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8/30/2013 10:40 P.M. ET

Janssen looking to stay as Blue Jays' closer

Right-hander has been bright spot since claiming job in Spring Training

TORONTO -- In a Blue Jays season that hasn't lived up to preseason expectations, Casey Janssen has been a bright spot.

Toronto's closer has remained nearly perfect in save situations this season, and his $4 million club option for 2014 seems like a bargain for the club.

"The focus is always on staying healthy, finishing strong, and putting yourself in a position that the front office, and the eyes that are on you, are satisfied with you as a product," Janssen said.

The Blue Jays are 13 games below .500 following Friday night's 3-2 win over the Royals, so outside of playing spoiler, there is a lot to build on personally.

For the 31-year-old Janssen, it's about making sure that his role is secure in the organization.

"From a personal standpoint to continue to pitch well and hopefully come into Spring Training as the closer of the team without any doubt," Janssen said of his goals.

After entering Spring Training embroiled in a competition with Sergio Santos for the coveted closer's role, one would think that Janssen no longer has any doubters.

Despite being considered a non-traditional closer as he relies more on location than blowing away opposing batters, it's hard to argue with the success he's had at the back end of the bullpen.

After nailing down Friday's win, Janssen is 4-1 with 25 saves in 27 opportunities and a 2.86 ERA with 38 strikeouts in 44 innings.

Combined with a nearly identical line of a 2.54 ERA and 22 saves in 25 opportunities last year, he's certainly proven he can handle the role.

If Janssen were to come into 2014 as Toronto's closer, it's exactly where he'd like to be.

"I don't think anyone aspires to be vice president. I think everyone wants to be president," Janssen said. "I love being a closer; I enjoy the pressure, and being able to impact games."

While manager John Gibbons gave his support of Janssen for next season, a lot can happen between then and now.

Despite how the 2013 season has unfolded, it hasn't dampened Janssen's spirits any when it comes to exactly where he'd like to continue playing in the quest for a championship.

"Ultimately, you play this game to win a World Series. Being with Toronto my whole career there's no better place that I'd want to do it than here," Janssen said. "Just seeing the fans continue to support us, knowing what could be if we were actually in a race, and seeing how the country is already embracing us now, but what could be sounds unbelievable. Hopefully at some point we can give it to them, and hopefully that includes me being on that roster."

Morrow hopes to avoid surgery on radial nerve

TORONTO -- Blue Jays right-hander Brandon Morrow is still at least three weeks away from picking up a baseball and may require surgery on the entrapped radial nerve in his right forearm that ended his season.

Currently, the 29-year-old is in the middle of a six-week moratorium from throwing and will find out in the next few weeks whether surgery will be required to release the entrapped nerve. The surgery would take place in October with an expected recovery time of three months.

In about three weeks when Morrow is able to resume throwing, he will slowly amp up his rehab. Morrow will then decide if surgery is necessary in order to be ready for Spring Training in 2014.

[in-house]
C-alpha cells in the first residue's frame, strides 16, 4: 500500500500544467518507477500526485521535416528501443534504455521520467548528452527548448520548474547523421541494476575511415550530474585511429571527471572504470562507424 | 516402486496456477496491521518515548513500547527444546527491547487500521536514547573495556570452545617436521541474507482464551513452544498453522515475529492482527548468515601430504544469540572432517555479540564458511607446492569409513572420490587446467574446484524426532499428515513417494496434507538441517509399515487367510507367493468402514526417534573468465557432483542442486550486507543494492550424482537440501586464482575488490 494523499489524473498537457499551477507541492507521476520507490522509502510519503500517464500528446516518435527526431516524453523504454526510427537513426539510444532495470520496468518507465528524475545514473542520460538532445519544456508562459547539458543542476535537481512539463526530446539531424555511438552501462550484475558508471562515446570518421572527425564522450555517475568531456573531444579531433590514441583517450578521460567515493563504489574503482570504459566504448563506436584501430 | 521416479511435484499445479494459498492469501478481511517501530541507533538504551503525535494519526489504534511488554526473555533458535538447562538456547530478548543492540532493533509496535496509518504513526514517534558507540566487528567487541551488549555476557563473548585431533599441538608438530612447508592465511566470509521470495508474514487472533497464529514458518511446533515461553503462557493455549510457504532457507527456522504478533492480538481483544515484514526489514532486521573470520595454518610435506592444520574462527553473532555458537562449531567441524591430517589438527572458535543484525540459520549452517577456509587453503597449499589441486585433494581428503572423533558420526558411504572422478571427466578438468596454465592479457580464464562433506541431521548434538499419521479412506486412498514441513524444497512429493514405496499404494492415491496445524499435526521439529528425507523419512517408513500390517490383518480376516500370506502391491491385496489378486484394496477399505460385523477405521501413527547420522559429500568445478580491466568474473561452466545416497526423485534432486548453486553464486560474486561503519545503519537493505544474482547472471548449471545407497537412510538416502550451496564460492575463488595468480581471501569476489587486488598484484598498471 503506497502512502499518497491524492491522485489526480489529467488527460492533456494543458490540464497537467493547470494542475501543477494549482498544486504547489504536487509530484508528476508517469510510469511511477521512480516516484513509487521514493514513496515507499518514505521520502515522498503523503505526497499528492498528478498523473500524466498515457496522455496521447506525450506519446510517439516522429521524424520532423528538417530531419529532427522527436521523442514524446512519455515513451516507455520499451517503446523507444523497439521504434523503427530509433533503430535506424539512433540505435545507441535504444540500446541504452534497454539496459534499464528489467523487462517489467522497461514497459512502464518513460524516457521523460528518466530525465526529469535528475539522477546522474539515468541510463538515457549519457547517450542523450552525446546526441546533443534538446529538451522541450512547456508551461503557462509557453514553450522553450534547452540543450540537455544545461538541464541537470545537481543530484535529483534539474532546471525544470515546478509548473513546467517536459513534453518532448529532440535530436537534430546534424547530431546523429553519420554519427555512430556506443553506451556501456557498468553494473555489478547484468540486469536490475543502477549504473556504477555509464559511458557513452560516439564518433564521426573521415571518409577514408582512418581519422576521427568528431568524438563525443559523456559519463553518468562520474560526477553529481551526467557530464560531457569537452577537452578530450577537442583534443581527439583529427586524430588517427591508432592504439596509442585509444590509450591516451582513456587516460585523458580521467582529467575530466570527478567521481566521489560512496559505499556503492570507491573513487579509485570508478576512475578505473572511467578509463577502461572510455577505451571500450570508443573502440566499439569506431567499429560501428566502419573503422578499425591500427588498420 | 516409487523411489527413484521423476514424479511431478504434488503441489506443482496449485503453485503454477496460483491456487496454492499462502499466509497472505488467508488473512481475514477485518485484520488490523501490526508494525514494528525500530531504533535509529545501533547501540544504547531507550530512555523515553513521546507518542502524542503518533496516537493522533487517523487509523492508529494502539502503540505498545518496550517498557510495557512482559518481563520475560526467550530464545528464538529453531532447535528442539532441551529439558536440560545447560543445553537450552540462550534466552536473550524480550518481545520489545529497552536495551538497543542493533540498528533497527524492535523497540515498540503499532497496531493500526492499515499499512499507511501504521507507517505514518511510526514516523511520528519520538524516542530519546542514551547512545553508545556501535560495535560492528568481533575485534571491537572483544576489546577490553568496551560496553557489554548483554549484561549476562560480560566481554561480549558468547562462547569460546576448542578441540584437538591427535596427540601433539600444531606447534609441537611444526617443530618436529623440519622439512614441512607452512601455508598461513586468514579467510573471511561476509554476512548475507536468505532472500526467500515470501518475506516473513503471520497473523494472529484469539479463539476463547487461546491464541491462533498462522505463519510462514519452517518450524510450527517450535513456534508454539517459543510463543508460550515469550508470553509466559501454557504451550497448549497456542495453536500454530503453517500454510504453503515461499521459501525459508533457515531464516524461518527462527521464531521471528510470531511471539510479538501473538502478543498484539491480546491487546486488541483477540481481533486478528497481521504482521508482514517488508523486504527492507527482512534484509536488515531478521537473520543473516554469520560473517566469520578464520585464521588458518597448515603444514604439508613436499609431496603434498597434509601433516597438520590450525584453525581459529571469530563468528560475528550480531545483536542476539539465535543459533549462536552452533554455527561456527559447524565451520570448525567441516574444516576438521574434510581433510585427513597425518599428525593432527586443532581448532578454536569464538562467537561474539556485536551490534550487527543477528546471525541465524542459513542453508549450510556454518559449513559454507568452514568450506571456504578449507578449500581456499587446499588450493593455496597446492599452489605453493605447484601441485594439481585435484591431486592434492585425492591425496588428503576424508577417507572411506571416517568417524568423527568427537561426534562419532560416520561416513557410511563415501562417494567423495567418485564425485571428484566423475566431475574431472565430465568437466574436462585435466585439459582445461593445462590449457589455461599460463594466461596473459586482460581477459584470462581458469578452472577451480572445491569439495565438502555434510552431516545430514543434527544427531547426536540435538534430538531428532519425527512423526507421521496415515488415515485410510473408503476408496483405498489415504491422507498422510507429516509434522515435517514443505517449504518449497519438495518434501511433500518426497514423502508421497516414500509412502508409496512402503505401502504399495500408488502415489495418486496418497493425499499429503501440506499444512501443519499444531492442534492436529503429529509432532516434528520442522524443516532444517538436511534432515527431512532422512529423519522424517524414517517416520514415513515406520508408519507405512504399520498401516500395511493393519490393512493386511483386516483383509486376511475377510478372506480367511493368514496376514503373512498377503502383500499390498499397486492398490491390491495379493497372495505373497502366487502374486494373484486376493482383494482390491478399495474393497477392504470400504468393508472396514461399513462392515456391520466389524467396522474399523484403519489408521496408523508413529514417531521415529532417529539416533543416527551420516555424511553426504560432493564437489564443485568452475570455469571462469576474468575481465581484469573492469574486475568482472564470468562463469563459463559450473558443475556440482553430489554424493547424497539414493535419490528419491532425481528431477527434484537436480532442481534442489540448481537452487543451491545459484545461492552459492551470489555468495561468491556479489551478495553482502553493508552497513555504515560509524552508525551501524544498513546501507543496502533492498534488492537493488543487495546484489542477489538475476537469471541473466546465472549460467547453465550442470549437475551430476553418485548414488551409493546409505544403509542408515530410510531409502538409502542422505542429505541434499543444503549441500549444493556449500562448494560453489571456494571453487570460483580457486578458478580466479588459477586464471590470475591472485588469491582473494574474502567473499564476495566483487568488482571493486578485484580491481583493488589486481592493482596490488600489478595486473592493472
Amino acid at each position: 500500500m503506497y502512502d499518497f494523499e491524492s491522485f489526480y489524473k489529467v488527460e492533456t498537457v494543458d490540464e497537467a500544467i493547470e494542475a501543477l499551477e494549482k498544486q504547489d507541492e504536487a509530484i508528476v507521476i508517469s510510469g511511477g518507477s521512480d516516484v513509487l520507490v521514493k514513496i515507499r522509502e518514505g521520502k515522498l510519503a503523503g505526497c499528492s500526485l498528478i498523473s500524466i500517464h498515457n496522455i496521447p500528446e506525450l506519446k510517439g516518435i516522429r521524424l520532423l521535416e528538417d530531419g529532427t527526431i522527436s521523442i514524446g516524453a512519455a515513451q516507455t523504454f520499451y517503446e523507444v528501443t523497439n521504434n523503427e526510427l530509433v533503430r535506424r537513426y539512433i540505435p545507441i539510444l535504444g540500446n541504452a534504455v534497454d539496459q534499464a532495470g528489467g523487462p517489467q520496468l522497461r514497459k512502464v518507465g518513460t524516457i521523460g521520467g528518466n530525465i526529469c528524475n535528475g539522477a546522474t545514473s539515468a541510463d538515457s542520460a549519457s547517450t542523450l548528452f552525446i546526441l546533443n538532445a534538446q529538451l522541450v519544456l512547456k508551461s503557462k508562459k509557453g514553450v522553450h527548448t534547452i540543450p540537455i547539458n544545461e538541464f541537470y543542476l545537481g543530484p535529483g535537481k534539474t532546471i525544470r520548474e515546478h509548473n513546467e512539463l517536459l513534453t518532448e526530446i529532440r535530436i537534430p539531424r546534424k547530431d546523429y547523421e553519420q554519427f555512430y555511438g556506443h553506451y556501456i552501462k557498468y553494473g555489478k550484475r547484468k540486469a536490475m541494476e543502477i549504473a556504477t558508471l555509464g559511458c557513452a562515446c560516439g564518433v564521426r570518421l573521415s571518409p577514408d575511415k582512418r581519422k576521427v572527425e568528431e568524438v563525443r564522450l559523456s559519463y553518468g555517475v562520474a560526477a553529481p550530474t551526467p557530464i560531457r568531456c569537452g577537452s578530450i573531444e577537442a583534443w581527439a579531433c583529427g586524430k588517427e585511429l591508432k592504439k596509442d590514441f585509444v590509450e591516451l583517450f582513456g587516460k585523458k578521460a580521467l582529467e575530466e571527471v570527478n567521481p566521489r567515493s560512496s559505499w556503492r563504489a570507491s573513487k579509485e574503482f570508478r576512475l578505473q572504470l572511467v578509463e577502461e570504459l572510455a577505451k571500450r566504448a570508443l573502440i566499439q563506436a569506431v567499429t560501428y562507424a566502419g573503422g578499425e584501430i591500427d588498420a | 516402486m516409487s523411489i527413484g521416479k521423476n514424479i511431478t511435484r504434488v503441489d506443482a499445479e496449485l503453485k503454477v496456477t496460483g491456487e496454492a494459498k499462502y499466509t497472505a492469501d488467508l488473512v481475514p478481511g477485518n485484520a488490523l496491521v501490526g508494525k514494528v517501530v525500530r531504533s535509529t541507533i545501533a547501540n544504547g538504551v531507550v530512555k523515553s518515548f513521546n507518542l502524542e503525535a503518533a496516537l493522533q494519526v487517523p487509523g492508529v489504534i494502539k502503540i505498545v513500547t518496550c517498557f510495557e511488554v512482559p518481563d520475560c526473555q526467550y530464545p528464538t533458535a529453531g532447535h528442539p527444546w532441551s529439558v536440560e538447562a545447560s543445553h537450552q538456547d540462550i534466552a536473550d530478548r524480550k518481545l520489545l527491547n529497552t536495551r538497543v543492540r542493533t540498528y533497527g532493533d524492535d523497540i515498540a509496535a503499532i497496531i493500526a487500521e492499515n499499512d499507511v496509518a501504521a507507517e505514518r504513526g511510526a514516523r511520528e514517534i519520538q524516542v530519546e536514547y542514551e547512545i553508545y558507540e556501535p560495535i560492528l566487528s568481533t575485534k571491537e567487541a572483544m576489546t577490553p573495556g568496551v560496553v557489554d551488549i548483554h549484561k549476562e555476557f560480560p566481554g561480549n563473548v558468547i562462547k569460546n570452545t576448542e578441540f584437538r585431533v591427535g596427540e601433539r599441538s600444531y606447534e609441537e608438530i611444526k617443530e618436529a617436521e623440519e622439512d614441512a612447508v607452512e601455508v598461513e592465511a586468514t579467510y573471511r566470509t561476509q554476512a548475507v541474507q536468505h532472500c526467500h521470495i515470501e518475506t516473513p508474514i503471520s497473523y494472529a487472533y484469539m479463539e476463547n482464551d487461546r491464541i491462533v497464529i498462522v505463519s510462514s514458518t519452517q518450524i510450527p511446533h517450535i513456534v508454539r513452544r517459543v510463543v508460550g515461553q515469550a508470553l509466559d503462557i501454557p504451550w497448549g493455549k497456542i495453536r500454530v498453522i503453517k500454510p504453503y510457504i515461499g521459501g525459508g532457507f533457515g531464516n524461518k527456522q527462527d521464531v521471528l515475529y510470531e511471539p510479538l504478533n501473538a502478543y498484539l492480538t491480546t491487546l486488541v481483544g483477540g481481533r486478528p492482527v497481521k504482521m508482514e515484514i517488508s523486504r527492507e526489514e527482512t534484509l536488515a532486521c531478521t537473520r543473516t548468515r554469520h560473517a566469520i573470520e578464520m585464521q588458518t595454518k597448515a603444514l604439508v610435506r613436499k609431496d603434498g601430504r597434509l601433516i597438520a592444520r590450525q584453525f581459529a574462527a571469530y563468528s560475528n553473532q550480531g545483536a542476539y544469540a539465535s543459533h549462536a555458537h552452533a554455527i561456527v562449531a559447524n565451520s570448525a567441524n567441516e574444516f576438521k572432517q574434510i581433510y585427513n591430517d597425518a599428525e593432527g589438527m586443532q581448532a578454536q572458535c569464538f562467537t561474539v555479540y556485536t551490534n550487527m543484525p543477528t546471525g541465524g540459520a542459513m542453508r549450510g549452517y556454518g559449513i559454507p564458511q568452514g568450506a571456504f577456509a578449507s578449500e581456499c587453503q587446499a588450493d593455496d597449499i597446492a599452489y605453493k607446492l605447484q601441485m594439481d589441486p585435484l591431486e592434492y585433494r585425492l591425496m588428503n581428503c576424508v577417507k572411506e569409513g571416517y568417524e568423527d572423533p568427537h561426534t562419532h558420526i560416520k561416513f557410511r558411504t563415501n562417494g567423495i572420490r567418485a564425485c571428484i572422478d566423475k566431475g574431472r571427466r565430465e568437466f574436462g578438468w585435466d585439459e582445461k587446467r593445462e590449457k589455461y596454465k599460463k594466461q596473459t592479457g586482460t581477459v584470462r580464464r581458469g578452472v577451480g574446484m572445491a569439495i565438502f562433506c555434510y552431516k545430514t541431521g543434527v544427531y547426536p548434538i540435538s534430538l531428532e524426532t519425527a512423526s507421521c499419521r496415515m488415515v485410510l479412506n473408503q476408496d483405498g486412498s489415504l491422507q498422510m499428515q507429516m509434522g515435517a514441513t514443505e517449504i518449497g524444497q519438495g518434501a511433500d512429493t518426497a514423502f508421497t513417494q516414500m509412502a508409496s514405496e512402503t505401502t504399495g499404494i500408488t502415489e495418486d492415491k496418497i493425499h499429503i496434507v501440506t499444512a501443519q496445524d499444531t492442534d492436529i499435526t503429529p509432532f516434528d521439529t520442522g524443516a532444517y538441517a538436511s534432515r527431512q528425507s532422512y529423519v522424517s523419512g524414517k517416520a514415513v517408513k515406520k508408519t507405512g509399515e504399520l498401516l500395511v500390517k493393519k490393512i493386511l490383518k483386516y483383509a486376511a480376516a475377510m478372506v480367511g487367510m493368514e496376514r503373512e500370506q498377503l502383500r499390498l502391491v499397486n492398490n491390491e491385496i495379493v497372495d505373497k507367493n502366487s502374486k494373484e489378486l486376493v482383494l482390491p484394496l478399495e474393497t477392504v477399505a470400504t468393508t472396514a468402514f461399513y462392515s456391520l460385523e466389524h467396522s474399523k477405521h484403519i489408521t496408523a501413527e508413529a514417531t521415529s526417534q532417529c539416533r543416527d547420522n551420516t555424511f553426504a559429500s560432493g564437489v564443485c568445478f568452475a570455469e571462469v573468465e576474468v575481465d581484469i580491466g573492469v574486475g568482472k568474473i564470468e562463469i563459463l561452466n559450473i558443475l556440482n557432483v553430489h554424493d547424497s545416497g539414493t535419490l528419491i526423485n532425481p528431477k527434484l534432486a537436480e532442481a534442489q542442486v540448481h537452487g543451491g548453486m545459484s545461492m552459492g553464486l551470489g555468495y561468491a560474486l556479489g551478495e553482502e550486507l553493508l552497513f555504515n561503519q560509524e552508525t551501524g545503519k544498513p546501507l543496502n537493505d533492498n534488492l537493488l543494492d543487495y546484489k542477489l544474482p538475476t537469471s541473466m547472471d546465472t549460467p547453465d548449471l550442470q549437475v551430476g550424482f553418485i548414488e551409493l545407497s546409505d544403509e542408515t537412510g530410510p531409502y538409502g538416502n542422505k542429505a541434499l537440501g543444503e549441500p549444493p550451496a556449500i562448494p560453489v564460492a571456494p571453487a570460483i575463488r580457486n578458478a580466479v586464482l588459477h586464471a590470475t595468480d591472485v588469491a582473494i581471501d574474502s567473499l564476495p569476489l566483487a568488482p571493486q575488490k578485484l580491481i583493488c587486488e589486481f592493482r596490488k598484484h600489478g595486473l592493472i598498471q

"To test it, I need to be off the mound throwing bullpens at 100 percent effort level," Morrow said. "I can't go through and baby it. I need to know if it's going to be good or not."

The Blue Jays starter has been dealing with the issue since late May, but after the typical rehab process failed to produce any significant results, Morrow was shut down for the season.

"I think we were hoping with a little bit of rest and rehab it would respond better and the nerve would release itself or that the time off and the rehab would help with the compression," Morrow said. "But then when I tried to amp it up and get off the mound, [that] extra five or 10 percent effort level makes a big difference. Then it was the same as it was at the end of May."

Morrow first felt the pain halfway through his start on May 23 vs. Baltimore with what he described as "light soreness." He then pitched his bullpen session and made his next start against Atlanta on the May 28, but found the injury too much and was pulled after two innings.

Morrow tried different amounts of rest and rehab attempting to make sure he could come back and pitch a meaningful number of innings, but when he was just three days away from making his first rehab start, he realized that he couldn't pitch through it.

"I just couldn't go forward like that," Morrow said. "Not only painful, but it was affecting my mechanics. Trying to work around it, I could tell it was affecting too much."

It's made for a very frustrating summer for Morrow, who only made 10 starts in going 2-3 with a 5.63 ERA and 42 strikeouts in 54 1/3 innings.

"It's been tough. Tough to watch. Tough for me to watch, even turn on a game," Morrow said. "To even watch games, you feel like the sick kid during winter and watching all your friends sled outside, and you're at the window like, 'why can't I join?'"

It also marks another year in which Morrow has failed to make 25 starts, something he's only accomplished twice in his seven-year big league career.

Evan Peaslee is an associate reporter for MLB.com. This story was not subject to the approval of Major League Baseball or its clubs.